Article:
The Prince County Hospital Foundation is running a campaign in order to make emergency equipment purchases to have on hand during the COVID-19 pandemic.
The foundation is purchasing several pieces of equipment the Summerside, P.E.I., hospital needs to treat patients that may come in with COVID-19. This includes a glidescope, which is used during intubations, feeding pumps and a BiPAP, a machine that pushes air into a patient’s lungs.
“We’re able to order the pieces ahead and then to fund them so that we can get them here as soon as possible,” said Bevan Woodacre, communications manager with the Prince County Hospital Foundation.
“The glidescope was ordered a couple weeks back so it should be here quite soon. I’m not sure on the other pieces, but they’ll be ordered as soon as possible.”
The province has not yet had any hospitalizations due to COVID-19, though the province’s recently released modelling numbers suggested that P.E.I. could see 120 hospitalizations by June even with strict restrictions.
PCH essential to provincial pandemic plan
In the event of a surge in hospitalizations, Health PEI has said that its plan is to send all COVID-19 patients to the Queen Elizabeth Hospital in Charlottetown until it reaches capacity, and then start filling the Prince County Hospital.
Earlier this month, Health PEI’s chief of nursing Marion Dowling said she’s feeling confident in the preparedness of the medical system, and that both hospitals have been able to achieve a 50 per cent capacity rate in anticipation of a possible influx of patients.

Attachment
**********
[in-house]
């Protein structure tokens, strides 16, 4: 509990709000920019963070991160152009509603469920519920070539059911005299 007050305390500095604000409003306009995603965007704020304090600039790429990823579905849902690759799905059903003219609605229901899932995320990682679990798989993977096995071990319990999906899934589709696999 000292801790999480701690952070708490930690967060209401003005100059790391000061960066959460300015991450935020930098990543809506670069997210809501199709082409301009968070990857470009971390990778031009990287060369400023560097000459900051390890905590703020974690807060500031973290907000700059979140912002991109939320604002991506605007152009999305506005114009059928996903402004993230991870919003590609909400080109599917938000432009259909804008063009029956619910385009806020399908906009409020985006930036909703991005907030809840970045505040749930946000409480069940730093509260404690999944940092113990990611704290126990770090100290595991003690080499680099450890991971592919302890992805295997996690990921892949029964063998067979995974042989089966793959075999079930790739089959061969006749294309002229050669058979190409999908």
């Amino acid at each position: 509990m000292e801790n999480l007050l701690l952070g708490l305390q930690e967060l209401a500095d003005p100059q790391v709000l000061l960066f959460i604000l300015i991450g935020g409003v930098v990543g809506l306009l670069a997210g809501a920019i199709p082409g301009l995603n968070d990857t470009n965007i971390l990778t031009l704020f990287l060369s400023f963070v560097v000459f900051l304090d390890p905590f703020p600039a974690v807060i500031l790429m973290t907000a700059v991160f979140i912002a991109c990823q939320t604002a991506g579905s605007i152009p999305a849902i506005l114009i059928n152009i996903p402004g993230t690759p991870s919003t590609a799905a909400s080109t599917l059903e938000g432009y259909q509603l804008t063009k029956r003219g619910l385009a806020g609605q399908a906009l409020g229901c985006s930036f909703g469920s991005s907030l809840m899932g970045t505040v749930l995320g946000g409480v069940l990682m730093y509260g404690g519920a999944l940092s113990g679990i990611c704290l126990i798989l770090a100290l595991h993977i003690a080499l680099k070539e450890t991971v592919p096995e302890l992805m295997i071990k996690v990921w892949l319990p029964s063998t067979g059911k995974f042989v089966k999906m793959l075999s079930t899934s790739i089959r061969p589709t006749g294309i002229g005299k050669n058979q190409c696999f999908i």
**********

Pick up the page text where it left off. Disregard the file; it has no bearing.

When the pandemic first began, Dowling had said the capacity was at 100 per cent and Health PEI was aiming for 75 per cent.
Woodacre said there’s been an outpouring of support from those in the community who want to help the hospital during this time.
“This is an emergency purchase so it’s a little out of the ordinary, we would normally be doing a spring campaign right now for about a million and a half dollars that’s been put on hold until things settle down a bit with COVID-19,” he said.
“It’s a little different for us. We would normally do letters and that sort of thing but we’re raising it all online and by phone right now.”
Woodacre said the $50,000 is for pieces that are needed in addition to what would normally be needed and is very specific to the pandemic.
“It’s paramount each time the hospital needs equipment to make sure that it’s vibrant and viable and able to treat the patients when they need it the most,” he said.
“Having these tools on hand for our essential workers is absolutely essential.”
The foundation said it is about halfway to their $50,000 fundraising goal.